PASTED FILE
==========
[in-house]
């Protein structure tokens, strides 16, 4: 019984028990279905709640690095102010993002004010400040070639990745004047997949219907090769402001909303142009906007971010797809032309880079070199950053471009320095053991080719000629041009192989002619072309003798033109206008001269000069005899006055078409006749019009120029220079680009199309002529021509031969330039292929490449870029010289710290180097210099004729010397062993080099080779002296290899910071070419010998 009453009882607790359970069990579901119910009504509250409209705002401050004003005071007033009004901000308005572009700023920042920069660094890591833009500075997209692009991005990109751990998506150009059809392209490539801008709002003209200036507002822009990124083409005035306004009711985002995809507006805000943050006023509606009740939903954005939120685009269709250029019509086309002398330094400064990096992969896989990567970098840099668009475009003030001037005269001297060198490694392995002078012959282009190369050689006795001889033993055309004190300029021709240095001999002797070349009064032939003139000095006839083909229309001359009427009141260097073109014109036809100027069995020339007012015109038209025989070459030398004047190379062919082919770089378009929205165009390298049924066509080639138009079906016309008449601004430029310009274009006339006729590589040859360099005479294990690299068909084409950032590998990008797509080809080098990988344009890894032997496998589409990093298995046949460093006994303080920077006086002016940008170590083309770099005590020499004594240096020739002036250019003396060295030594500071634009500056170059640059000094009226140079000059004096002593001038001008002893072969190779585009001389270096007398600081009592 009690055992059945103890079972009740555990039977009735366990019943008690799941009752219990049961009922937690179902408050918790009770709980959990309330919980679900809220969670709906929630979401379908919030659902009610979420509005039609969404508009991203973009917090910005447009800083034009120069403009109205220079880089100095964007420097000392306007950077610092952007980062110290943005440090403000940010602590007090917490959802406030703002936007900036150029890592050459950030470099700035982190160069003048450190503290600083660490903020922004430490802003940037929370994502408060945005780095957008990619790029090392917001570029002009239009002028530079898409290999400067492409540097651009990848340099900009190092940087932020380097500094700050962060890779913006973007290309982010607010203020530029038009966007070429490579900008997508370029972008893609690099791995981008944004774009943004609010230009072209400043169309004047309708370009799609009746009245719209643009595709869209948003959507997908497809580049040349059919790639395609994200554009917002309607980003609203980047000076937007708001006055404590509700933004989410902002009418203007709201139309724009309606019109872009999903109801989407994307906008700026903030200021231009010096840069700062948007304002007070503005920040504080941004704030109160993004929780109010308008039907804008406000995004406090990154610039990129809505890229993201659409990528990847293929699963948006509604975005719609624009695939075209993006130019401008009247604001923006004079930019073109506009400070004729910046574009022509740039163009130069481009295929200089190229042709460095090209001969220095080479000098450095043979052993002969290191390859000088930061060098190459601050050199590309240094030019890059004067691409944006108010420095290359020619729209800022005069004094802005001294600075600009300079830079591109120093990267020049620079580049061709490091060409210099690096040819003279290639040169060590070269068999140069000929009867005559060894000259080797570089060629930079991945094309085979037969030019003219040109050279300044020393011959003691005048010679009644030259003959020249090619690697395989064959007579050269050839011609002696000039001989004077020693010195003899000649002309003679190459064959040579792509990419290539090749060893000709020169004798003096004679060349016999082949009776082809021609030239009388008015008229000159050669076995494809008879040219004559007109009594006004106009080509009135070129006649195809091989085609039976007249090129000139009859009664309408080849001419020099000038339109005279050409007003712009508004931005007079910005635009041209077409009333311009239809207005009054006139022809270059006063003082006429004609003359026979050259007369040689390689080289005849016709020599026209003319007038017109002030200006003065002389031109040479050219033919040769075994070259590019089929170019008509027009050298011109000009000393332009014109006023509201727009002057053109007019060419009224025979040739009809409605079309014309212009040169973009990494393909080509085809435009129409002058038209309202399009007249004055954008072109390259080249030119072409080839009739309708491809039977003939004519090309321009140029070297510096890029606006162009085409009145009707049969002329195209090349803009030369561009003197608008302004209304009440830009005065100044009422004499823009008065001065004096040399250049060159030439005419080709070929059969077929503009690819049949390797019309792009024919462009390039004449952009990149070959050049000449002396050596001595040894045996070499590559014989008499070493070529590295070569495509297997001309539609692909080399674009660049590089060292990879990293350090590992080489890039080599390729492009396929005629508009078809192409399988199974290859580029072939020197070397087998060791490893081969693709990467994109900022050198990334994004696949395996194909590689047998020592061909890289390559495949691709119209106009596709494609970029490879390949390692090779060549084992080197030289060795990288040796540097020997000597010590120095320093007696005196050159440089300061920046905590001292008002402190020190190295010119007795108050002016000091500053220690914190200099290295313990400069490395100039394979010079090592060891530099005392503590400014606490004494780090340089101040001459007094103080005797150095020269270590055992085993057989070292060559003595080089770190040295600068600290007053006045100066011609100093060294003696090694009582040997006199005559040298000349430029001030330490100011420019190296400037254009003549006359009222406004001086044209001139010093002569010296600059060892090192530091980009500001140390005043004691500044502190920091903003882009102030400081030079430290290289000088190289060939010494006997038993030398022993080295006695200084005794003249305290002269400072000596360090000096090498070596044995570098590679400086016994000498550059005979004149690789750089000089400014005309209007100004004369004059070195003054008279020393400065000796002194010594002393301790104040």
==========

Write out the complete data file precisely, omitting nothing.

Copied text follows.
[in-house]
């Protein structure tokens, strides 16, 4: 019984028990279905709640690095102010993002004010400040070639990745004047997949219907090769402001909303142009906007971010797809032309880079070199950053471009320095053991080719000629041009192989002619072309003798033109206008001269000069005899006055078409006749019009120029220079680009199309002529021509031969330039292929490449870029010289710290180097210099004729010397062993080099080779002296290899910071070419010998 009453009882607790359970069990579901119910009504509250409209705002401050004003005071007033009004901000308005572009700023920042920069660094890591833009500075997209692009991005990109751990998506150009059809392209490539801008709002003209200036507002822009990124083409005035306004009711985002995809507006805000943050006023509606009740939903954005939120685009269709250029019509086309002398330094400064990096992969896989990567970098840099668009475009003030001037005269001297060198490694392995002078012959282009190369050689006795001889033993055309004190300029021709240095001999002797070349009064032939003139000095006839083909229309001359009427009141260097073109014109036809100027069995020339007012015109038209025989070459030398004047190379062919082919770089378009929205165009390298049924066509080639138009079906016309008449601004430029310009274009006339006729590589040859360099005479294990690299068909084409950032590998990008797509080809080098990988344009890894032997496998589409990093298995046949460093006994303080920077006086002016940008170590083309770099005590020499004594240096020739002036250019003396060295030594500071634009500056170059640059000094009226140079000059004096002593001038001008002893072969190779585009001389270096007398600081009592 009690055992059945103890079972009740555990039977009735366990019943008690799941009752219990049961009922937690179902408050918790009770709980959990309330919980679900809220969670709906929630979401379908919030659902009610979420509005039609969404508009991203973009917090910005447009800083034009120069403009109205220079880089100095964007420097000392306007950077610092952007980062110290943005440090403000940010602590007090917490959802406030703002936007900036150029890592050459950030470099700035982190160069003048450190503290600083660490903020922004430490802003940037929370994502408060945005780095957008990619790029090392917001570029002009239009002028530079898409290999400067492409540097651009990848340099900009190092940087932020380097500094700050962060890779913006973007290309982010607010203020530029038009966007070429490579900008997508370029972008893609690099791995981008944004774009943004609010230009072209400043169309004047309708370009799609009746009245719209643009595709869209948003959507997908497809580049040349059919790639395609994200554009917002309607980003609203980047000076937007708001006055404590509700933004989410902002009418203007709201139309724009309606019109872009999903109801989407994307906008700026903030200021231009010096840069700062948007304002007070503005920040504080941004704030109160993004929780109010308008039907804008406000995004406090990154610039990129809505890229993201659409990528990847293929699963948006509604975005719609624009695939075209993006130019401008009247604001923006004079930019073109506009400070004729910046574009022509740039163009130069481009295929200089190229042709460095090209001969220095080479000098450095043979052993002969290191390859000088930061060098190459601050050199590309240094030019890059004067691409944006108010420095290359020619729209800022005069004094802005001294600075600009300079830079591109120093990267020049620079580049061709490091060409210099690096040819003279290639040169060590070269068999140069000929009867005559060894000259080797570089060629930079991945094309085979037969030019003219040109050279300044020393011959003691005048010679009644030259003959020249090619690697395989064959007579050269050839011609002696000039001989004077020693010195003899000649002309003679190459064959040579792509990419290539090749060893000709020169004798003096004679060349016999082949009776082809021609030239009388008015008229000159050669076995494809008879040219004559007109009594006004106009080509009135070129006649195809091989085609039976007249090129000139009859009664309408080849001419020099000038339109005279050409007003712009508004931005007079910005635009041209077409009333311009239809207005009054006139022809270059006063003082006429004609003359026979050259007369040689390689080289005849016709020599026209003319007038017109002030200006003065002389031109040479050219033919040769075994070259590019089929170019008509027009050298011109000009000393332009014109006023509201727009002057053109007019060419009224025979040739009809409605079309014309212009040169973009990494393909080509085809435009129409002058038209309202399009007249004055954008072109390259080249030119072409080839009739309708491809039977003939004519090309321009140029070297510096890029606006162009085409009145009707049969002329195209090349803009030369561009003197608008302004209304009440830009005065100044009422004499823009008065001065004096040399250049060159030439005419080709070929059969077929503009690819049949390797019309792009024919462009390039004449952009990149070959050049000449002396050596001595040894045996070499590559014989008499070493070529590295070569495509297997001309539609692909080399674009660049590089060292990879990293350090590992080489890039080599390729492009396929005629508009078809192409399988199974290859580029072939020197070397087998060791490893081969693709990467994109900022050198990334994004696949395996194909590689047998020592061909890289390559495949691709119209106009596709494609970029490879390949390692090779060549084992080197030289060795990288040796540097020997000597010590120095320093007696005196050159440089300061920046905590001292008002402190020190190295010119007795108050002016000091500053220690914190200099290295313990400069490395100039394979010079090592060891530099005392503590400014606490004494780090340089101040001459007094103080005797150095020269270590055992085993057989070292060559003595080089770190040295600068600290007053006045100066011609100093060294003696090694009582040997006199005559040298000349430029001030330490100011420019190296400037254009003549006359009222406004001086044209001139010093002569010296600059060892090192530091980009500001140390005043004691500044502190920091903003882009102030400081030079430290290289000088190289060939010494006997038993030398022993080295006695200084005794003249305290002269400072000596360090000096090498070596044995570098590679400086016994000498550059005979004149690789750089000089400014005309209007100004004369004059070195003054008279020393400065000796002194010594002393301790104040």